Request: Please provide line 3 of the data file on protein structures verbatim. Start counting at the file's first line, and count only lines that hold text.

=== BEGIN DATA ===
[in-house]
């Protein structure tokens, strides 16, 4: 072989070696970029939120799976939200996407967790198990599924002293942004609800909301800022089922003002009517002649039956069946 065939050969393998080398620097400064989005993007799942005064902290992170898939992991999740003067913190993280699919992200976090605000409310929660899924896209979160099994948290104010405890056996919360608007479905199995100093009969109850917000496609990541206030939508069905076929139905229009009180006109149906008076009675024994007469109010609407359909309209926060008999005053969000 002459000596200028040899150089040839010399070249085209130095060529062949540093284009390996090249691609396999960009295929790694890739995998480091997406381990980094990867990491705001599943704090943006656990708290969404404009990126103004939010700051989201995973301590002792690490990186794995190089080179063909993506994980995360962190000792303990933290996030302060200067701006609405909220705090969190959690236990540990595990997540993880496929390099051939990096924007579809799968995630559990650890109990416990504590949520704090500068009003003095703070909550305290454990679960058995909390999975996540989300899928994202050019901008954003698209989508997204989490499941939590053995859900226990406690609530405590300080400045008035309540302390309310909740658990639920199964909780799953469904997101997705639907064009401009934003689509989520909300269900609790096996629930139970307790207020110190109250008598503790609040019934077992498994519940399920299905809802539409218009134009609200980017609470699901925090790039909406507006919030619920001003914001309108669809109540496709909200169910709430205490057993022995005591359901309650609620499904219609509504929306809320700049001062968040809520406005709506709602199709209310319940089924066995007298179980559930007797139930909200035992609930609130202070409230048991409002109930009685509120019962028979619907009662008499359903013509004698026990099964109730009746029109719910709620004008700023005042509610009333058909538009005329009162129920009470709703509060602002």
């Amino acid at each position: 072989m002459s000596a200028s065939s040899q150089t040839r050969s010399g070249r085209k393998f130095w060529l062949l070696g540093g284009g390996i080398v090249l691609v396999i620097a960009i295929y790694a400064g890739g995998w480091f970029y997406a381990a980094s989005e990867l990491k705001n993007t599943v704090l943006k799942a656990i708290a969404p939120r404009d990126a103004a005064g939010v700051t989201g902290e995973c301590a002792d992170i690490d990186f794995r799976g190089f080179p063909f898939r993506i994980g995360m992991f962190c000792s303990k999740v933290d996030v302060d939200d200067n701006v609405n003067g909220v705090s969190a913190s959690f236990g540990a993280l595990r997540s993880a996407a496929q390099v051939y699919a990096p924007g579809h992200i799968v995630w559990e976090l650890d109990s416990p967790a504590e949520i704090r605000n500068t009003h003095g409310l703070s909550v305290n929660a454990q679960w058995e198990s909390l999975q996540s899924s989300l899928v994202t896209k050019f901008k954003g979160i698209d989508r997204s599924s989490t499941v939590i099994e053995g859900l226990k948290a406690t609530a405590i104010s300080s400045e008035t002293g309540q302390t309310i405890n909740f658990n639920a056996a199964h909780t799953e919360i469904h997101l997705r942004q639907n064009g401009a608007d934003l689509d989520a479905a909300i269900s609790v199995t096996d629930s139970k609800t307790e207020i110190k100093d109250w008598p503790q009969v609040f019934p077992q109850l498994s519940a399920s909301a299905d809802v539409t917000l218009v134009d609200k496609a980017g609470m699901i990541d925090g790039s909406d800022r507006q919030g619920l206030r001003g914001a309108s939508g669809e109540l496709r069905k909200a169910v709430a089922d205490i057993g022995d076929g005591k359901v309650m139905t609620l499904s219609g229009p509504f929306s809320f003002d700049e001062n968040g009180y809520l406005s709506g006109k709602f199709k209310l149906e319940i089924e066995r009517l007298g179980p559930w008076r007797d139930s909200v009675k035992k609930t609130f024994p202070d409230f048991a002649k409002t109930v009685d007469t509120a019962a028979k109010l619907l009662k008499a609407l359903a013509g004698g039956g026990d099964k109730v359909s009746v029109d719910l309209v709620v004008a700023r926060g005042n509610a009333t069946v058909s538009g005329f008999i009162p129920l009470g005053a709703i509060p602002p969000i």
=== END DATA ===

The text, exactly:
């Amino acid at each position: 072989m002459s000596a200028s065939s040899q150089t040839r050969s010399g070249r085209k393998f130095w060529l062949l070696g540093g284009g390996i080398v090249l691609v396999i620097a960009i295929y790694a400064g890739g995998w480091f970029y997406a381990a980094s989005e990867l990491k705001n993007t599943v704090l943006k799942a656990i708290a969404p939120r404009d990126a103004a005064g939010v700051t989201g902290e995973c301590a002792d992170i690490d990186f794995r799976g190089f080179p063909f898939r993506i994980g995360m992991f962190c000792s303990k999740v933290d996030v302060d939200d200067n701006v609405n003067g909220v705090s969190a913190s959690f236990g540990a993280l595990r997540s993880a996407a496929q390099v051939y699919a990096p924007g579809h992200i799968v995630w559990e976090l650890d109990s416990p967790a504590e949520i704090r605000n500068t009003h003095g409310l703070s909550v305290n929660a454990q679960w058995e198990s909390l999975q996540s899924s989300l899928v994202t896209k050019f901008k954003g979160i698209d989508r997204s599924s989490t499941v939590i099994e053995g859900l226990k948290a406690t609530a405590i104010s300080s400045e008035t002293g309540q302390t309310i405890n909740f658990n639920a056996a199964h909780t799953e919360i469904h997101l997705r942004q639907n064009g401009a608007d934003l689509d989520a479905a909300i269900s609790v199995t096996d629930s139970k609800t307790e207020i110190k100093d109250w008598p503790q009969v609040f019934p077992q109850l498994s519940a399920s909301a299905d809802v539409t917000l218009v134009d609200k496609a980017g609470m699901i990541d925090g790039s909406d800022r507006q919030g619920l206030r001003g914001a309108s939508g669809e109540l496709r069905k909200a169910v709430a089922d205490i057993g022995d076929g005591k359901v309650m139905t609620l499904s219609g229009p509504f929306s809320f003002d700049e001062n968040g009180y809520l406005s709506g006109k709602f199709k209310l149906e319940i089924e066995r009517l007298g179980p559930w008076r007797d139930s909200v009675k035992k609930t609130f024994p202070d409230f048991a002649k409002t109930v009685d007469t509120a019962a028979k109010l619907l009662k008499a609407l359903a013509g004698g039956g026990d099964k109730v359909s009746v029109d719910l309209v709620v004008a700023r926060g005042n509610a009333t069946v058909s538009g005329f008999i009162p129920l009470g005053a709703i509060p602002p969000i």